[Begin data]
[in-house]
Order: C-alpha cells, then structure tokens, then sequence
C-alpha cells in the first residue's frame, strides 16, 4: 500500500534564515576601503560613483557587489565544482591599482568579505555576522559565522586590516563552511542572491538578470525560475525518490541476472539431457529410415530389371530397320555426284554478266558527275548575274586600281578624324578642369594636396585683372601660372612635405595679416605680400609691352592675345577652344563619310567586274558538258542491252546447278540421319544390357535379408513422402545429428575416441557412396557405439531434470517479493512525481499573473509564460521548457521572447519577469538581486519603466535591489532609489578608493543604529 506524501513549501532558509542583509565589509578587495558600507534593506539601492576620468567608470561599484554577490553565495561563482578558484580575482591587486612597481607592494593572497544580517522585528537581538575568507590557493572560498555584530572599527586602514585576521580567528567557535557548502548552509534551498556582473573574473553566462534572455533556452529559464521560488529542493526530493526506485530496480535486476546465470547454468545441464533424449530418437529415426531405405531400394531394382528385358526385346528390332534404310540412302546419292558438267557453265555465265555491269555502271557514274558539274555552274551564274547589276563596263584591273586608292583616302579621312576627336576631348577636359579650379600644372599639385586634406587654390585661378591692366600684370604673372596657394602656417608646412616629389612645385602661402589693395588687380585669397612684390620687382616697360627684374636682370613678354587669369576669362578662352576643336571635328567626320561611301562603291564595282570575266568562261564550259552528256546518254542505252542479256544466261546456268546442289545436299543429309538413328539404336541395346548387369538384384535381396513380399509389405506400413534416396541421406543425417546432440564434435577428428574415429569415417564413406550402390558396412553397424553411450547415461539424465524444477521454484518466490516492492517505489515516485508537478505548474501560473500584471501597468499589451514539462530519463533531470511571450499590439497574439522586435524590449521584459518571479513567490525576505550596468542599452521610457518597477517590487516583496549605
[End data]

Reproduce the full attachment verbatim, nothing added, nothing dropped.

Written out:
[in-house]
Order: C-alpha cells, then structure tokens, then sequence
C-alpha cells in the first residue's frame, strides 16, 4: 500500500534564515576601503560613483557587489565544482591599482568579505555576522559565522586590516563552511542572491538578470525560475525518490541476472539431457529410415530389371530397320555426284554478266558527275548575274586600281578624324578642369594636396585683372601660372612635405595679416605680400609691352592675345577652344563619310567586274558538258542491252546447278540421319544390357535379408513422402545429428575416441557412396557405439531434470517479493512525481499573473509564460521548457521572447519577469538581486519603466535591489532609489578608493543604529 506524501513549501532558509542583509565589509578587495558600507534593506539601492576620468567608470561599484554577490553565495561563482578558484580575482591587486612597481607592494593572497544580517522585528537581538575568507590557493572560498555584530572599527586602514585576521580567528567557535557548502548552509534551498556582473573574473553566462534572455533556452529559464521560488529542493526530493526506485530496480535486476546465470547454468545441464533424449530418437529415426531405405531400394531394382528385358526385346528390332534404310540412302546419292558438267557453265555465265555491269555502271557514274558539274555552274551564274547589276563596263584591273586608292583616302579621312576627336576631348577636359579650379600644372599639385586634406587654390585661378591692366600684370604673372596657394602656417608646412616629389612645385602661402589693395588687380585669397612684390620687382616697360627684374636682370613678354587669369576669362578662352576643336571635328567626320561611301562603291564595282570575266568562261564550259552528256546518254542505252542479256544466261546456268546442289545436299543429309538413328539404336541395346548387369538384384535381396513380399509389405506400413534416396541421406543425417546432440564434435577428428574415429569415417564413406550402390558396412553397424553411450547415461539424465524444477521454484518466490516492492517505489515516485508537478505548474501560473500584471501597468499589451514539462530519463533531470511571450499590439497574439522586435524590449521584459518571479513567490525576505550596468542599452521610457518597477517590487516583496549605